“I like to be invisible. I always want the people who read what I’m writing to have a wonderful meal and a happy experience. The only way for me to make this happen is to be completely anonymous so that I can be completely objective and have the same experience anybody else can have.”
This invisibility also allows him to assess another dimension of restaurants: the hospitality of its staff. “The food, of course, is important, but the hospitality is too because if you feel that people care and are happy that you’re there, you relax and when you relax, you start to enjoy yourself. I think that good hospitality usually is the sign of a well-run restaurant,” says Alec.
This method has paid off and given him some favourite restaurants where he goes regularly. In Paris one is Septime, in the 11th arrondissement. “It’s hard to get a reservation,” he says. “But every time I go back, I must say, Bertrand Grébaut, the chef, just keeps growing. His imagination is so exquisite and his food is like edible poetry. It’s just beautiful food. It’s so elegant, so exciting. I like to follow young chefs like that.”
If Alec likes to follow these young chefs, it is precisely because he is excited by the current creative energy in France. He doesn’t share the widespread idea that French cuisine is overrated or declining. “If we are talking about the Western world, I’d say that France is the best country gastronomically,” says Alec, who has amassed his experience in a countless number of restaurants, from the humblest bistros to the greatest tables. “The codes and techniques of cooking were codified and created in French kitchens and French culinary education is the best in the world. So, between the world’s best products, fabulous wines, amazing culinary education and a general public who care passionately about food and who actually know about it, the level of gastronomic literacy in France is unique in Western countries.”
He makes a good point about those “fabulous wines”. Indeed, French cuisine is inseparable from its wines and, on this subject, it’s difficult not to think of Curnonsky, perhaps the most famous of French food writers, who, more than 80 years ago, put them side by side in his huge compilation of French recipes, Cuisine et vins de France.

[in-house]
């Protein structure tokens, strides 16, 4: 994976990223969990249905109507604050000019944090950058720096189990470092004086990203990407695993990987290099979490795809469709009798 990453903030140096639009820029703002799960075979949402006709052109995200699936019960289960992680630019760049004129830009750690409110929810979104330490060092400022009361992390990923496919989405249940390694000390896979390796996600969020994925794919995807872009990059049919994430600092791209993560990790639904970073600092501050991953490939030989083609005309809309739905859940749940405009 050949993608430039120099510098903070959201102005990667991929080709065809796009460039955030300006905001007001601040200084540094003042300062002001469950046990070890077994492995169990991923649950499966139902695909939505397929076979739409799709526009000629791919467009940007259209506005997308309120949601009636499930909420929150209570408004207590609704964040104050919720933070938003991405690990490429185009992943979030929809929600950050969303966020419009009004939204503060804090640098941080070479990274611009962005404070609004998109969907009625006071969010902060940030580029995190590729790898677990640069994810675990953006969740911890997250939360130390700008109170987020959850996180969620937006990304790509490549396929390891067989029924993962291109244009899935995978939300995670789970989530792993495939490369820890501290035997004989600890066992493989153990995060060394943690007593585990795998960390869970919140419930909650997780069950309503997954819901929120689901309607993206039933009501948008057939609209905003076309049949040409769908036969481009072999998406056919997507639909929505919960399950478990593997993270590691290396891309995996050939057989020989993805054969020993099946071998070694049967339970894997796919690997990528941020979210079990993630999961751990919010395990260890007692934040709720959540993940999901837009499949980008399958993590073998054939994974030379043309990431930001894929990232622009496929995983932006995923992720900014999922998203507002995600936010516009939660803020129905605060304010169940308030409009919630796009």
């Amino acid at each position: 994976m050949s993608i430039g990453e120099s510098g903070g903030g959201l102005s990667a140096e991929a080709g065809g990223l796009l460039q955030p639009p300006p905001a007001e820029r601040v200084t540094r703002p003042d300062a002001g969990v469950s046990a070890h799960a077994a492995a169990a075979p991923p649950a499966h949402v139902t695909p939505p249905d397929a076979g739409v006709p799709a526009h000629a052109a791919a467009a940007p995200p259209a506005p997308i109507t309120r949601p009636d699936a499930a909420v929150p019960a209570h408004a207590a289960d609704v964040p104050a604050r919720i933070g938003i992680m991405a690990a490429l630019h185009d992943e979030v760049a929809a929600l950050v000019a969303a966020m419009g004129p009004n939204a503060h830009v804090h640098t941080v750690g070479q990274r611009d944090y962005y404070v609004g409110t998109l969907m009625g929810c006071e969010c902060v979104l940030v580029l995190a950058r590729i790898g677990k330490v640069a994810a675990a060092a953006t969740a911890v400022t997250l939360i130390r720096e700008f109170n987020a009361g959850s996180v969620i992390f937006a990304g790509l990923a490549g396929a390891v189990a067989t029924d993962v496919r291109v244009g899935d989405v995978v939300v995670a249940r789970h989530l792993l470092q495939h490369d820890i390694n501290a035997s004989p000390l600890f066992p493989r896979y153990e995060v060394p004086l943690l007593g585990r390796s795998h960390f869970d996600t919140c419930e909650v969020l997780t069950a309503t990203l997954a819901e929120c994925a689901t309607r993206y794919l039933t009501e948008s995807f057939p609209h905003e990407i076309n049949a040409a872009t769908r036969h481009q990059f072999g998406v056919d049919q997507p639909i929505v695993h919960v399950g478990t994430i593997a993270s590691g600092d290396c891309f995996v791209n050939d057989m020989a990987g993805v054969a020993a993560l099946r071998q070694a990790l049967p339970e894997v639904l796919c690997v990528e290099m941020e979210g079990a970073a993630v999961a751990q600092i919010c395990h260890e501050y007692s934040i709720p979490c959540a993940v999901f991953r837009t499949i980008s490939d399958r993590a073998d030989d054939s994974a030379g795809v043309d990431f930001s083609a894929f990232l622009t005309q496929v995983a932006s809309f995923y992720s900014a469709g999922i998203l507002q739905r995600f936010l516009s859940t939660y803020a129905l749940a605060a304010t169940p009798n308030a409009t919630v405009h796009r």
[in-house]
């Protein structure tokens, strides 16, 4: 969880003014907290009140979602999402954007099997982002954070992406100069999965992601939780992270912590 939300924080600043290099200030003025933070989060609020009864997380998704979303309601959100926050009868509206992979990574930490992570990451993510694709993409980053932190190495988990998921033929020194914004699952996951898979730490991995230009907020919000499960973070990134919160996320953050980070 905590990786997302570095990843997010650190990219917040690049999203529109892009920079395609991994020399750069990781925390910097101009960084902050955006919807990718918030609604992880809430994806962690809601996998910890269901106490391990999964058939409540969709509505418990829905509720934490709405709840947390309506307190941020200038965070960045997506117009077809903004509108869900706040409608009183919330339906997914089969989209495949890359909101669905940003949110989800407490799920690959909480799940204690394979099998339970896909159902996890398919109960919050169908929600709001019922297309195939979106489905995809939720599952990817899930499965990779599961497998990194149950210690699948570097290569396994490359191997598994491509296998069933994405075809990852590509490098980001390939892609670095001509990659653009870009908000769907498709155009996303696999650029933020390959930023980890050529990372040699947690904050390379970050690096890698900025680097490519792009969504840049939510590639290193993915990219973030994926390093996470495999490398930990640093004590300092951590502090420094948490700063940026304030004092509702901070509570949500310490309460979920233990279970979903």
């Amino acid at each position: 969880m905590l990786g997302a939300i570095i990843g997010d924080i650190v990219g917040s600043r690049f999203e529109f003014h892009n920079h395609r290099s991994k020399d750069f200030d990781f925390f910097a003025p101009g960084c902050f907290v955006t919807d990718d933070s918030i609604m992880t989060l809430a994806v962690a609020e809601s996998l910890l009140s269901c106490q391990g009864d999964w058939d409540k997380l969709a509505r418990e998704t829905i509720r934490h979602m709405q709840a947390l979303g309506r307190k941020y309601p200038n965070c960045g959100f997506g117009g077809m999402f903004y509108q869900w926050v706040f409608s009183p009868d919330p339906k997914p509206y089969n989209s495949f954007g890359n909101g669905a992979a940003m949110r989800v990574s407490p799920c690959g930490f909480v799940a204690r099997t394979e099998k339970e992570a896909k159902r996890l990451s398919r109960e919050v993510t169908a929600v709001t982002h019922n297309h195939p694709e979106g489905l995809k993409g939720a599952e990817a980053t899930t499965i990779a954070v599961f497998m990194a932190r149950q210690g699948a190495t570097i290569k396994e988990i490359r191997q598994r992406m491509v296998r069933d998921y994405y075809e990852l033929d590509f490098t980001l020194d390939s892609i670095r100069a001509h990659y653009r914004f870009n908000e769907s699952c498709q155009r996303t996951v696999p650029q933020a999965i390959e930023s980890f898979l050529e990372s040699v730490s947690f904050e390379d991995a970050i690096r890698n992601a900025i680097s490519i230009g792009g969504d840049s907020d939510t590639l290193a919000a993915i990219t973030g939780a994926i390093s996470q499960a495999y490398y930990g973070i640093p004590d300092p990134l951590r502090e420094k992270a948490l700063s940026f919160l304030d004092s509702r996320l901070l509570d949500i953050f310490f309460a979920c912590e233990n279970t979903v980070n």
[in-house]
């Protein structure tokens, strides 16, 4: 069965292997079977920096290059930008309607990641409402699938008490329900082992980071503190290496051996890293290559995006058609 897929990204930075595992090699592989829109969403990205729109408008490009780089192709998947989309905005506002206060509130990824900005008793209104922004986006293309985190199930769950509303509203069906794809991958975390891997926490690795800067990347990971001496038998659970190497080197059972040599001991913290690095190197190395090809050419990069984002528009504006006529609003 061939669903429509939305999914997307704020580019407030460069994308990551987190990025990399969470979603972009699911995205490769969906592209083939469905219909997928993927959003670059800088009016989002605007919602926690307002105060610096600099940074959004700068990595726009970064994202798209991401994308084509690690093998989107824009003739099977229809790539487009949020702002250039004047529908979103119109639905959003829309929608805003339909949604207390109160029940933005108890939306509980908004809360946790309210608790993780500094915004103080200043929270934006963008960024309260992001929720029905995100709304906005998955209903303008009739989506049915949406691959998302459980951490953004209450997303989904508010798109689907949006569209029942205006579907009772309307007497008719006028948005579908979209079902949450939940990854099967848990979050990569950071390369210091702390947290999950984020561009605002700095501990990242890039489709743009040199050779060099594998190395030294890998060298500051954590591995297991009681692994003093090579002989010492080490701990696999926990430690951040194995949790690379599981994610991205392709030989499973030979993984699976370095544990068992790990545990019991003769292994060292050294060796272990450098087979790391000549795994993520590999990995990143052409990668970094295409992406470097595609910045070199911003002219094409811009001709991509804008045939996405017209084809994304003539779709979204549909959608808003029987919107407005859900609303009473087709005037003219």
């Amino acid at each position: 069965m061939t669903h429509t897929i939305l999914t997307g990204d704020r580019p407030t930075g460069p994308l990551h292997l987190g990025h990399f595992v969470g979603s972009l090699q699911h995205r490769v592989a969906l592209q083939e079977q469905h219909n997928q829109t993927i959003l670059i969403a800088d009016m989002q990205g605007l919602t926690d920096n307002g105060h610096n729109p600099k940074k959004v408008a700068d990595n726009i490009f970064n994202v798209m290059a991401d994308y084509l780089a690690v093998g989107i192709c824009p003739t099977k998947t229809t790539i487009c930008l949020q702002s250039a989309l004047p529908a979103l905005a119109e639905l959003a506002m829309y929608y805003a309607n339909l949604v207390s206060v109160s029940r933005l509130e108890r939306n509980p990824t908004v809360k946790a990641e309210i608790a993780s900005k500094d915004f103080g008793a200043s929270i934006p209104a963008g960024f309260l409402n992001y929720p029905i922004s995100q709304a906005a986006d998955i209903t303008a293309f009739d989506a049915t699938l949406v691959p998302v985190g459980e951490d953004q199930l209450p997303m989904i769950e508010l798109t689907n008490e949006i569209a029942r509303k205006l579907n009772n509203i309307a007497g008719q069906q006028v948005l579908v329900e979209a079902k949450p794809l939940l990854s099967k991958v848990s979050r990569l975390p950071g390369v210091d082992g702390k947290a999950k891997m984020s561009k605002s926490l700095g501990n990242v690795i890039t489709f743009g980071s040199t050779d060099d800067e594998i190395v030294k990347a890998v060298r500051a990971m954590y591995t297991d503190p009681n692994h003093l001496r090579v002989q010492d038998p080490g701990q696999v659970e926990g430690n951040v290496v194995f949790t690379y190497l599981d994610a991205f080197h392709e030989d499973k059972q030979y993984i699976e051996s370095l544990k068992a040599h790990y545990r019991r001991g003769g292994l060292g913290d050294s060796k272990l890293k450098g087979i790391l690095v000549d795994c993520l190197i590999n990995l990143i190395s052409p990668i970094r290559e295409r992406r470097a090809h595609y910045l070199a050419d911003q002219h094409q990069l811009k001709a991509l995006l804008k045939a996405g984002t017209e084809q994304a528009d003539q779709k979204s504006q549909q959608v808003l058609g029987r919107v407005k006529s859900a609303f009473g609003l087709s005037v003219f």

“My wine education completely occurred in France,” says Alec. “I can’t imagine having a meal without wine and it doesn’t have to be an expensive one. What’s wonderful about being in the South of France is to be able to buy some beautiful wines and they cost €5 a bottle. The wine flatters the food, the food flatters the wine. Wine pairing is a great art, so a good sommelier can add so much to a meal. I find it interesting that more and more women are working as sommeliers. They do the job differently and are more eager to share what they know.”
AT HOME IN THE KITCHEN
Unlike Curnonsky, who had neither a kitchen nor a dining room in his apartment, Alec is a passionate cook. “During the first lockdown, I was in Paris and everything stopped,” he remembers.
“It was quite shocking and strange not to be going to restaurants. So, I had to cook a lot. I love to cook because it changes my relationship with food. Instead of being the one sitting at a table, I am the one standing in the kitchen and it gives you respect for chefs and how hard that work is.
“Now that we have migrated south to our house in the Gard département, we don’t go out that often, though there are some wonderful restaurants there. Instead, we cook and cook. I find myself in a constant search for new tastes, recipes and inspiration in the kitchen,” says Alec, who the same morning we spoke had gone to the Uzès market.
“It has a wonderful, wonderful market,” he says. “I bought whatever looked beautiful – chicken, asparagus, aïl nouveau (young garlic). But I don’t really know what I’ll cook tonight. In the country, it’s the products which tell you what to cook so I don’t open cookbooks. I buy the best looking food and I say, okay, I’ll roast the chicken and maybe we will have some asparagus with it.” Sorry, though, foodies: don’t expect Alec to succumb to the temptation to open his own restaurant.
“The idea has occurred to me once in a while but, fortunately, my sanity comes back and I say to myself, ‘Are you crazy?’.
“Cooking for five or six people is one thing but can you imagine cooking for 60 people? When I was at university, I worked in restaurants and hotels by the sea in New England. I know how hard it is.”
So, what are his plans for the future? The answer is simple: write more books, continue to work (“I’m busier than ever”, he says), travel, visit family in the USA and… stay in France for good.
“I think I’ll never leave,” he tells me. “I couldn’t. I have two homes. I have a country where I was born and I have a country that I chose. And I love them both dearly.
“I would never be able to move back permanently to America and say goodbye to France. I think that I have grown roots here and the comfort and pleasure of the daily life here, the life makes sense to me here. I’m hugely happy.” Another thing is sure too: Alec knows how to hold his place at the table.
From France Today magazine